Although The Times today has been reporting that the Coalition might be getting some cold feet about its plans for public service reform – the Public Services Reform White Paper now looks as if it may be delayed in the wake of recent discussions about NHS reform – there is little doubt that the role of the private sector in partnerships is being discussed.
The Guardian recently carried a piece in which Craig Dearden-Phillips, founder and chief executive of Stepping Out, a business helping parts of the public sector become a social enterprise, wondered whether the marriage between public manager and the private sector will work?
“One concern is the compatibility of each side’s goals,” he says. “So far, public sector mutuals tend to be more focused on social rather than commercial aims. Few appear to have share capital financially worth much to staff. They tend to be defined by a passion for people, place or profession, and they often aspire to stay local and be more personal. Every person I have met who leads a spun-out organisation is motivated by social purpose. They identify strongly with public sector values – albeit ones that see a mutual or social enterprise as the appropriate vehicle for this.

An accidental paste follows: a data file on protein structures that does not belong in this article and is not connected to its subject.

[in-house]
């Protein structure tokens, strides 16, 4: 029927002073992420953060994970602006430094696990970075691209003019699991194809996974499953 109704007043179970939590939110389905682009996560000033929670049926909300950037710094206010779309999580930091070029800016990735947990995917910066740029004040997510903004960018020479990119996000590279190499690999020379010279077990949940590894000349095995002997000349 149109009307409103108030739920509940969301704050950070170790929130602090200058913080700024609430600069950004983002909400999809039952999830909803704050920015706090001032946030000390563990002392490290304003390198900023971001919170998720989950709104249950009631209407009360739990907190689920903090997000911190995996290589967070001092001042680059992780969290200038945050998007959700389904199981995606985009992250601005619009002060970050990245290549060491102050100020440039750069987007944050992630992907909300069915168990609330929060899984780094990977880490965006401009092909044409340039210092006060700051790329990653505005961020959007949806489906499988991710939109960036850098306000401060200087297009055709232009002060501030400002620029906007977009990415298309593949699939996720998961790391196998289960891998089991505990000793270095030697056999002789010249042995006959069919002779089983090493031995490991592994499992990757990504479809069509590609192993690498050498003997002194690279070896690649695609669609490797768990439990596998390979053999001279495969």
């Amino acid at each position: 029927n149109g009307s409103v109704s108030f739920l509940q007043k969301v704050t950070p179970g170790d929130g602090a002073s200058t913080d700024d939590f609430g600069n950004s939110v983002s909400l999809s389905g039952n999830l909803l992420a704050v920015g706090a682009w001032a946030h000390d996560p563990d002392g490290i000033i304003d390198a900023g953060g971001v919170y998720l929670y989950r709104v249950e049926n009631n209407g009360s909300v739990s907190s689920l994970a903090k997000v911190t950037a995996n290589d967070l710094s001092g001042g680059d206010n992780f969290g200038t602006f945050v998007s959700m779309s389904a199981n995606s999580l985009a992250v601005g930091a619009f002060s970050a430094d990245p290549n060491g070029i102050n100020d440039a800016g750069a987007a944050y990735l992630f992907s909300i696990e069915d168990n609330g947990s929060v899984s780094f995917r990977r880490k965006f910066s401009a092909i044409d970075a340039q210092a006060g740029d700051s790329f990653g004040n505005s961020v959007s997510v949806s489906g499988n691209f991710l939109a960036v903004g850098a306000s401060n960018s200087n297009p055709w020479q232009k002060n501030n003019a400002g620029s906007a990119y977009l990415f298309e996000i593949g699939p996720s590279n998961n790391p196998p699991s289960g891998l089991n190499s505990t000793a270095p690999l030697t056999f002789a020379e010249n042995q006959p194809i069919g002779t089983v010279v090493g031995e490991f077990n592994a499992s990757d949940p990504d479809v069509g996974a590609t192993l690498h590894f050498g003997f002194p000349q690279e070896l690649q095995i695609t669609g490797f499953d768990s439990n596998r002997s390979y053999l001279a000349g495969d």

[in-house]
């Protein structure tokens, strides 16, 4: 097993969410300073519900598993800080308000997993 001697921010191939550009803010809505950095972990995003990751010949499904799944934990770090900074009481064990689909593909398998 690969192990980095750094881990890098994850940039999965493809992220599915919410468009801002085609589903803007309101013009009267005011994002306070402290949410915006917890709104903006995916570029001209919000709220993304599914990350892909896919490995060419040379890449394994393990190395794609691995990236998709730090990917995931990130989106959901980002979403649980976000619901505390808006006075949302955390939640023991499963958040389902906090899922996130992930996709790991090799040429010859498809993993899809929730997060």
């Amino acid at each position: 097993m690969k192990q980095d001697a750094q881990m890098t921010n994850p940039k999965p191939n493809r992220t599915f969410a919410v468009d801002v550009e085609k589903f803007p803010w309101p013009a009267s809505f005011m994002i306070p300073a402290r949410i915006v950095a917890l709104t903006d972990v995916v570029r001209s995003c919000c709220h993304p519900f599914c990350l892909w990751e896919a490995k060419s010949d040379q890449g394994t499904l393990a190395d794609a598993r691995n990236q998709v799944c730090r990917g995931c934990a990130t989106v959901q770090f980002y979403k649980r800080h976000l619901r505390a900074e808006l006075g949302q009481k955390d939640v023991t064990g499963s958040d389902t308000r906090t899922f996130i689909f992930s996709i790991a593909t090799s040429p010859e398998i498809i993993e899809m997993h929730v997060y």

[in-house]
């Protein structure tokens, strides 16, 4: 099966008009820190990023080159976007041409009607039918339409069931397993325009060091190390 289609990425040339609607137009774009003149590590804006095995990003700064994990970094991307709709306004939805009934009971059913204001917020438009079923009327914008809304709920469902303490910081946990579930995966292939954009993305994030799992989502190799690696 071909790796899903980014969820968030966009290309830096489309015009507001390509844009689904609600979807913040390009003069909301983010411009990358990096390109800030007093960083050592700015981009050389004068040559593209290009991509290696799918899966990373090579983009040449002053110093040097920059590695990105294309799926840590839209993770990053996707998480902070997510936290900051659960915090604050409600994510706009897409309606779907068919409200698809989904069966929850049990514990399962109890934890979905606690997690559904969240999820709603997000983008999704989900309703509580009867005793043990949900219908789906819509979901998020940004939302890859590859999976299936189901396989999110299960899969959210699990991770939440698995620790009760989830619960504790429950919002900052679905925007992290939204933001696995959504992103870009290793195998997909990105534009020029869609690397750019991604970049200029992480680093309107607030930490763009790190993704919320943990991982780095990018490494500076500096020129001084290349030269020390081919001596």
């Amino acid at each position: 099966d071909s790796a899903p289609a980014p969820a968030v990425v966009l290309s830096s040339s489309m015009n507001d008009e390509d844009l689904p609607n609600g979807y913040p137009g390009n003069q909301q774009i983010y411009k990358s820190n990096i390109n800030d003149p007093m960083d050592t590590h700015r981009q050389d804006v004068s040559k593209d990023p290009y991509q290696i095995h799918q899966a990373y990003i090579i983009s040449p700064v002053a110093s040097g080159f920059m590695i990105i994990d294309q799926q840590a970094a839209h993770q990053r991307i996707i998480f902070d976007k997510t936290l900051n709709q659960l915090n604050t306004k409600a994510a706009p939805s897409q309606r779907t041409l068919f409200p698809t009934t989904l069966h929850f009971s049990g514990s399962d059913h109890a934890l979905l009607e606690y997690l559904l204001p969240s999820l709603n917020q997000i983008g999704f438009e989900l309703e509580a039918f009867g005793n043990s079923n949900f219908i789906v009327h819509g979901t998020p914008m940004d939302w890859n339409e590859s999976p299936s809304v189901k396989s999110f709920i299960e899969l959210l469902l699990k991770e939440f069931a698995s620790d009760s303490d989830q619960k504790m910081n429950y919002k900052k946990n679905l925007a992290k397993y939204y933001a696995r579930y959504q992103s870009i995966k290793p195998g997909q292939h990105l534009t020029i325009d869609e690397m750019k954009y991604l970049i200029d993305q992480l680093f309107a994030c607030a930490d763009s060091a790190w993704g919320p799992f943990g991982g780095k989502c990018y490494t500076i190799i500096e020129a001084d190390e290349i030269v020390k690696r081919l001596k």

“A private company, however, will, quite rightly, be mostly concerned with its shareholders’ or directors’ interests, and that will include a strong focus on growth, either by merger or acquisition and on cutting costs quickly.
“These are legitimate goals, and, arguably, the only way to create large organisations. But you can see a potential tug-of-war here, with one side driven by a growth agenda and the other living in fear of becoming remote from its community – and of losing control to a private partner.
“Can both sides meet at least somewhere in the middle, with private investors accepting the potential constraints on return introduced by being partly employee-owned and former public managers bowing to some of the commercial imperatives of investors?
“As someone working every day alongside public managers, I hope we can find ways to bring necessary investment and expertise to the table. Unlike in continental Europe, this is unlikely to come from the state. So we need to examine closely how to do this while ensuring the values we hold close are upheld.”